Tuesday, April 29, 2008


One of the hardest lessons to learn in life is that wishing doesn't make it so.

It's possible to view the history of science fiction as a long search for magic wands, for things that will fulfill the wish fulfillment fantasy. We've had potions and rays, ESP and PSI, interstellar empires, nuclear power, and radiation giving people mutant powers. Sometimes it's virtual reality, or cyberspace, the knurd imagination writ large. Sometimes it's something as simple as a new way to get laid (telepathically!).

So we come to parallel worlds and quantum indeterminacy, with the latter being shorthand for some method of wishing yourself into the parallel world that is to your liking. Some of this comes from the confusion that results when someone identifies personally with the word "observer" in the Copenhagen Interpretation. If you wish and wish with all your might, for Schrödinger's Cat to be alive when the box is opened, then, by golly, the Cat will live and come out to play with Tinkerbell.

But even if you take the "Many Worlds" interpretation, there are problems. Perhaps it excites you to imagine that there is a parallel world in which you are married to Angelina Jolie, but there are a number of problems with the very concept. First, even if there is a world in which someone who shared a timeline with you up until the lucky streak (for you; let's not consider what the situation would mean for Ms Jolie) that gave that result, that fellow isn't you. Not anymore. And this stricture applies even more forcefully to those worlds where "you" are of a different sex (because then "you" are actually "your sister"), or born with a different genetic makeup, etc. You might as well imagine yourself as someone else in this world, because identity doesn't give you a free ride. Who told you that you're the same person that you were yesterday, incidentally?

Moreover, just because you think you can imagine something doesn't mean that it can happen. There are a lot of ways for something to be impossible, and the deck may not have those five aces in it.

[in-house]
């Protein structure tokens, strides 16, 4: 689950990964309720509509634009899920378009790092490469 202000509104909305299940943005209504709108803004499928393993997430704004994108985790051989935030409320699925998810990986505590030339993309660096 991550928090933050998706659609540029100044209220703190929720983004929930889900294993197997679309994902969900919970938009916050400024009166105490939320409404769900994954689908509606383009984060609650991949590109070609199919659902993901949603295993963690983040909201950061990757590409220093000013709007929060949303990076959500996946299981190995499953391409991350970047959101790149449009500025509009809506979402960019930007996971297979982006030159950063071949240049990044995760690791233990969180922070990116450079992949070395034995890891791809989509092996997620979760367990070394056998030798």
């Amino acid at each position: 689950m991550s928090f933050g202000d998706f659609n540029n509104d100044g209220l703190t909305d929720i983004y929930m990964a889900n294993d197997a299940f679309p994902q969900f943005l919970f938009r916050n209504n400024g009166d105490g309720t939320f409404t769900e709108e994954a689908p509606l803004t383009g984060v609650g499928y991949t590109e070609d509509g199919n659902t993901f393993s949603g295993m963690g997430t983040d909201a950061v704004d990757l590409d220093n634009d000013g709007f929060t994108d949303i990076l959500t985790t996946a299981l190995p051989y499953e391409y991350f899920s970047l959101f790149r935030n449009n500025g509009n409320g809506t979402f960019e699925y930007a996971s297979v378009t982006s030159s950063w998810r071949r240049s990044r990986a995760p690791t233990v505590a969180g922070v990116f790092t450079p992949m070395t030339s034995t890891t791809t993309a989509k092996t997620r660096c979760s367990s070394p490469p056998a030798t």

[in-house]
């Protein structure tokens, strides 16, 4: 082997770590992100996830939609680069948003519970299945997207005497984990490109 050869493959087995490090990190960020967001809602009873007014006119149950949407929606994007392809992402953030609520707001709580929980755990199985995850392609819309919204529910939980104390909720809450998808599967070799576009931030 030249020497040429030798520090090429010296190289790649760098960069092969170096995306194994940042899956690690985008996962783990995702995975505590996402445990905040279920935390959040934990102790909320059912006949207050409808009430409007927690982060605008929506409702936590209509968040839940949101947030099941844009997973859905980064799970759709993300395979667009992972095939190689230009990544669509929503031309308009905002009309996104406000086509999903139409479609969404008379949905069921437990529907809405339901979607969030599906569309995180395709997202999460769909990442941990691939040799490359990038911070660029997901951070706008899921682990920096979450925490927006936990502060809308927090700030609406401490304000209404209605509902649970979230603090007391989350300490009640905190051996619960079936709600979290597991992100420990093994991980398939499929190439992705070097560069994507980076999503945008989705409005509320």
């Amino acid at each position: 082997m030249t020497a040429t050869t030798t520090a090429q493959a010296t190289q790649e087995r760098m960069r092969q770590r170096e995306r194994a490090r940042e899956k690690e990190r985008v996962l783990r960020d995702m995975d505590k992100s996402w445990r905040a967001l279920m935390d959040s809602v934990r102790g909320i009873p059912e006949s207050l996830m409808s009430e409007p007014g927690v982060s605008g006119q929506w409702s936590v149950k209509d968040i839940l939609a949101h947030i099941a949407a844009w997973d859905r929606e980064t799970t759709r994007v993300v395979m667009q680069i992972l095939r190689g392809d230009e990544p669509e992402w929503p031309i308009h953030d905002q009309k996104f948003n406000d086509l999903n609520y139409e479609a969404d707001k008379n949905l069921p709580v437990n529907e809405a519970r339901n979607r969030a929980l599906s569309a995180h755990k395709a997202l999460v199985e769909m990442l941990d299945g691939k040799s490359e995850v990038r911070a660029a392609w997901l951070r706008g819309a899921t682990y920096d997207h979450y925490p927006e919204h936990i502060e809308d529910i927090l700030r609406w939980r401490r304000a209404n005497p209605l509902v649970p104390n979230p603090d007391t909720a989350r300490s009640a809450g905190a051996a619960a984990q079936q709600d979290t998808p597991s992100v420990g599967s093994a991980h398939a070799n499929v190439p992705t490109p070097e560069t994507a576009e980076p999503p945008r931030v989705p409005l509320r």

Besides, there are consequences to any proposition. That was Ursula LeGuin's point in The Lathe of Heaven. Sometimes what you think you want has consequences that you don't actually want. In fact, you might scratch that "sometimes" and put in "always." This is a principle that applies even to a single world. You just have to hope that the main consequences of your (always well-intentioned) actions outweigh the secondary consequences, over which you have less control, and certainly have less knowledge.

Ultimately that's why we have ethics, morality, and to a degree, even science. We want to know as much about the consequences of our actions as possible, and we want those consequences to be as good as we can manage. Sometimes we fail. But we should always try, and the trying consists of acting, and not wishing, because wishing doesn't make it so, nor do good intentions.


Anonymous said...

It often seems "unintended consequences" is another way of saying "more fully realized imagination". Okay, so maybe this Angelina Jolie thing really wasn't going to work, but there's something energizing about the concept, the dream. Children and, to a lesser degree, SF writers can tap into the compelling power of "day" "dreams".

James Killus said...

Yeah, I'm always conflicted about the endeavor.

On the one hand it's essential for someone to have a sense of possibility and possibilities. One the other, it's important to not be immobilized by the plethora of choices available. And it's necessary to have a sense of what is worth the expenditure of time, effort, and, ultimately one's entire existence.

Needless to say, I don't have the answers to these question, easy or otherwise. I barely have the questions.

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